Simple and secure remote access — to any system anywhere based on trusted identity.
We are pleased to announce HashiCorp Boundary, a new open source project that enables practitioners and operators to securely access dynamic hosts and services with fine-grained authorization without requiring direct network access.
Boundary is designed to grant access to critical systems using the principle of least privilege, solving challenges organizations encounter when users need to securely access applications and machines. Traditional products that grant access to systems are cumbersome, painful to maintain, or are black boxes lacking extensible APIs. Boundary allows authenticated and authorized users to access secure systems in private networks without granting access to the larger network where those systems reside.
To better understand how Boundary works, and why we are building it, we want to provide a few examples that highlight the challenges users and operators face when securely connecting to applications and critical systems.
The diagram below illustrates a typical connection workflow and the challenges that occur when a user requires remote access to a production system located in a private network. Usually a gateway bridges access into these private networks through a VPN or SSH bastion host. Both solutions offer varying degrees of security which could provide a user with direct access on the private network and not just access to the intended systems.
This traditional access model assumes resources are mostly static, and it is not well suited for the cloud with highly ephemeral and dynamic environments. Scaling the solutions as workforces and infrastructure grow creates additional pain points and complexity for administrators to manage.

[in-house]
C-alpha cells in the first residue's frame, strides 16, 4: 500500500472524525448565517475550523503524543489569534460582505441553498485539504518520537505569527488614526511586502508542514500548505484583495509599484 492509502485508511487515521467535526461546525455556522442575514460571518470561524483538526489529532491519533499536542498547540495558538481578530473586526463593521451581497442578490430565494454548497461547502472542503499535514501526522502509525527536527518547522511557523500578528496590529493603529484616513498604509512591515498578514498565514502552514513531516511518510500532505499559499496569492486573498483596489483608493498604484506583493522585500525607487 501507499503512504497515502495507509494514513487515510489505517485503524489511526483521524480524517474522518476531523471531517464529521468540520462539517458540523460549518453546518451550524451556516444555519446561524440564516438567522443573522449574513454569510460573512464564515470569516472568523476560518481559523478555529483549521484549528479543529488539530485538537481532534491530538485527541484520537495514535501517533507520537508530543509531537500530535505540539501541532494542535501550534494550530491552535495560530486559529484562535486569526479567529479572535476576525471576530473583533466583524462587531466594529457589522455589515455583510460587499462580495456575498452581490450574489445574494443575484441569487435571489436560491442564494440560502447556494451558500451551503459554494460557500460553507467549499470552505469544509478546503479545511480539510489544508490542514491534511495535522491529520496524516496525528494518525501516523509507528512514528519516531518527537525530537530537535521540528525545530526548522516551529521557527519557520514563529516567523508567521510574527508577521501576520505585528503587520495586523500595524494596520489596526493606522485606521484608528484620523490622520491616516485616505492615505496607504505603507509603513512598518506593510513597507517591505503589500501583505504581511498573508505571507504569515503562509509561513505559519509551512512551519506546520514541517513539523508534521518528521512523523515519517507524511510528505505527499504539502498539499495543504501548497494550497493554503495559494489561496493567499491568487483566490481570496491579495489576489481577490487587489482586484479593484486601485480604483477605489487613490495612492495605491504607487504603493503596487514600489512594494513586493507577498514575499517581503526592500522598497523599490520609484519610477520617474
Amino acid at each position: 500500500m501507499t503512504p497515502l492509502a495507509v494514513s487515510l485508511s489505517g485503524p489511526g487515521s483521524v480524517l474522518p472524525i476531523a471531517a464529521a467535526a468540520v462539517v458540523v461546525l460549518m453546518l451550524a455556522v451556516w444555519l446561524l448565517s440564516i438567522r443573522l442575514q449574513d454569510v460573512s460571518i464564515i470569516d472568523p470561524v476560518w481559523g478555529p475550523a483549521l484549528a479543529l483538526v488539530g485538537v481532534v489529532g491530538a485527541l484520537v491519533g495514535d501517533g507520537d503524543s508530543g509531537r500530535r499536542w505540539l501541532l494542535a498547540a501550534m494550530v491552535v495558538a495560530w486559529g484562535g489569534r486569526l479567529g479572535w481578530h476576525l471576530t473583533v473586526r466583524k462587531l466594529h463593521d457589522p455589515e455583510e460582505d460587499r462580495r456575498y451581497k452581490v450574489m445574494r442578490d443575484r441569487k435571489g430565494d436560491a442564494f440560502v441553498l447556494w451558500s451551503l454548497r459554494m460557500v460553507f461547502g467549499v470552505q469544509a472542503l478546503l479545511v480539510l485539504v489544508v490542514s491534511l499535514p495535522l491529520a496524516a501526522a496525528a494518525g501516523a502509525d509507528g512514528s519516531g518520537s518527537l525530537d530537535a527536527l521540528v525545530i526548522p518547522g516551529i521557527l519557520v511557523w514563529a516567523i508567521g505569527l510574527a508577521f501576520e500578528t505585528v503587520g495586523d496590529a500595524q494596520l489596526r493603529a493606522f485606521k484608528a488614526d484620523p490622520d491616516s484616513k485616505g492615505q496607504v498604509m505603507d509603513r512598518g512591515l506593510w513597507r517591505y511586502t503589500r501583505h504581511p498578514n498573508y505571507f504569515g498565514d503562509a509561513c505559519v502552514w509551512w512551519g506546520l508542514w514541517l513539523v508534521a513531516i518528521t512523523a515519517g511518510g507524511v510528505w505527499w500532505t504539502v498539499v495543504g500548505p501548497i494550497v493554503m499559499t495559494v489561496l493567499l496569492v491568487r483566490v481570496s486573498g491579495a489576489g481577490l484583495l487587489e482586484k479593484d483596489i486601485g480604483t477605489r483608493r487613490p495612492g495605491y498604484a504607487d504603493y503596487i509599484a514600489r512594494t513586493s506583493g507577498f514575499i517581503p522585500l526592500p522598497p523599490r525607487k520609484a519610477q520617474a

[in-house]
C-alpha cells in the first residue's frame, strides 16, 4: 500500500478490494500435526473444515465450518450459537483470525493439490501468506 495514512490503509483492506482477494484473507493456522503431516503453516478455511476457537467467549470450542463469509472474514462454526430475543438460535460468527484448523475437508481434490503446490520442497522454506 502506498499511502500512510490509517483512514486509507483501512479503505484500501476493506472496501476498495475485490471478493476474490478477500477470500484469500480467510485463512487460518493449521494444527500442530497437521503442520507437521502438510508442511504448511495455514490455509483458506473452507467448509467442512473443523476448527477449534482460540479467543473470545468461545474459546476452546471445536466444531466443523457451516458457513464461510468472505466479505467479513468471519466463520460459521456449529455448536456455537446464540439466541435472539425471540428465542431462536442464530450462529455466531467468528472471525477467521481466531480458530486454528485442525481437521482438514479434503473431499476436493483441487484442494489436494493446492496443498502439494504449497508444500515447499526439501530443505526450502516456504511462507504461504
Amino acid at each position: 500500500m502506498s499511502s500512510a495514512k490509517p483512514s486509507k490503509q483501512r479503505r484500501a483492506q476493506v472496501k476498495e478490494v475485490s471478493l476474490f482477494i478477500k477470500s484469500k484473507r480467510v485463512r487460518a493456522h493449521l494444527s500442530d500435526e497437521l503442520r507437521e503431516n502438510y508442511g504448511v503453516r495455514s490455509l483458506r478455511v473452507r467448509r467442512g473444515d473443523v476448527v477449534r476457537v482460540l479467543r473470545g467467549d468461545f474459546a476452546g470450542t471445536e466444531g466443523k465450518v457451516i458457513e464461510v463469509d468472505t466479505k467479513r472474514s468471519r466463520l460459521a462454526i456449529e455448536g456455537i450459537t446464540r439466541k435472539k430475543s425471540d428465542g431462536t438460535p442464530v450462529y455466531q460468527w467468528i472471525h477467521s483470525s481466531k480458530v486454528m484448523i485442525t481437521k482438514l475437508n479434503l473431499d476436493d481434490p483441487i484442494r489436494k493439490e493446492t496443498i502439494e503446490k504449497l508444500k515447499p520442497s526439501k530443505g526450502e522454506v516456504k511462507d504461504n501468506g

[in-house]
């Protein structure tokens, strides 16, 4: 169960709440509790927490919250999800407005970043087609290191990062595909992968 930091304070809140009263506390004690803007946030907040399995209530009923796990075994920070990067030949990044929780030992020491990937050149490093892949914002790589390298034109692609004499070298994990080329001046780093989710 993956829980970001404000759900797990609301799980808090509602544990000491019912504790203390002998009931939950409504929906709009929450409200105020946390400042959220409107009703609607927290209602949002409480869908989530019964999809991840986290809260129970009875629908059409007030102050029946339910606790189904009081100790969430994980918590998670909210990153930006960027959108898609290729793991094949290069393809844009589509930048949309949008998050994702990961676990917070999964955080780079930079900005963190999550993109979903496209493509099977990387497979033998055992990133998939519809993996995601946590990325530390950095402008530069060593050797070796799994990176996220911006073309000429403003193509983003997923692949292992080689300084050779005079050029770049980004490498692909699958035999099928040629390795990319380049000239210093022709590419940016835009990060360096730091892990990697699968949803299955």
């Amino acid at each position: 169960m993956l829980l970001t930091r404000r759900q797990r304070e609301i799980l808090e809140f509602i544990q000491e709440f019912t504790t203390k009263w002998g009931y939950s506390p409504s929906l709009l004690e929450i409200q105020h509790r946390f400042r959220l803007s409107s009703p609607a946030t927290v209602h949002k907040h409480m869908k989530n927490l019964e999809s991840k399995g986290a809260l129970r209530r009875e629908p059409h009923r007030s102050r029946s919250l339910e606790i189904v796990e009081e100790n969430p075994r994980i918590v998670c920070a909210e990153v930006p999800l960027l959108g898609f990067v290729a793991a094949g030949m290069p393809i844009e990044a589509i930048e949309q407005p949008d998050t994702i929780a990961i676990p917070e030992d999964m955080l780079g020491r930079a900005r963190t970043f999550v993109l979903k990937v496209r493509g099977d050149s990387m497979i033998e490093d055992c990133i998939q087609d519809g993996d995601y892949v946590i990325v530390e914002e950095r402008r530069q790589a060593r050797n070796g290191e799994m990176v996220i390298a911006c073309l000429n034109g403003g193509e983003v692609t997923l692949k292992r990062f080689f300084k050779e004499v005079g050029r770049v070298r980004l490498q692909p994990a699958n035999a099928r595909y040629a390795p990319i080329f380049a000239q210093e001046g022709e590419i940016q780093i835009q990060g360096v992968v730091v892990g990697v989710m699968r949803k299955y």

Once users are on these private networks, they can access any system and not just the intended target. If the credentials used to access the VPN or SSH host are lost or stolen, an adversary could access the entire network. To safeguard against that risk, a traditional workflow will typically place a firewall inside these private networks that restricts what users have access to in order to safeguard against this risk.
However, managing internal firewalls is time consuming and wasteful when the system granting access should have followed the principle of least privilege from the outset. Boundary was designed with these core problems in mind: grant access to critical systems with least privilege.
The goal of Boundary is to simplify the workflow for securely accessing hosts and services while also reducing risk and attack surface associated with traditional solutions. With Boundary, access is based on the trusted identity of the user, rather than their network location. The user connects and authenticates to Boundary, then based on their assigned roles they can connect to available hosts, services, or cloud resources.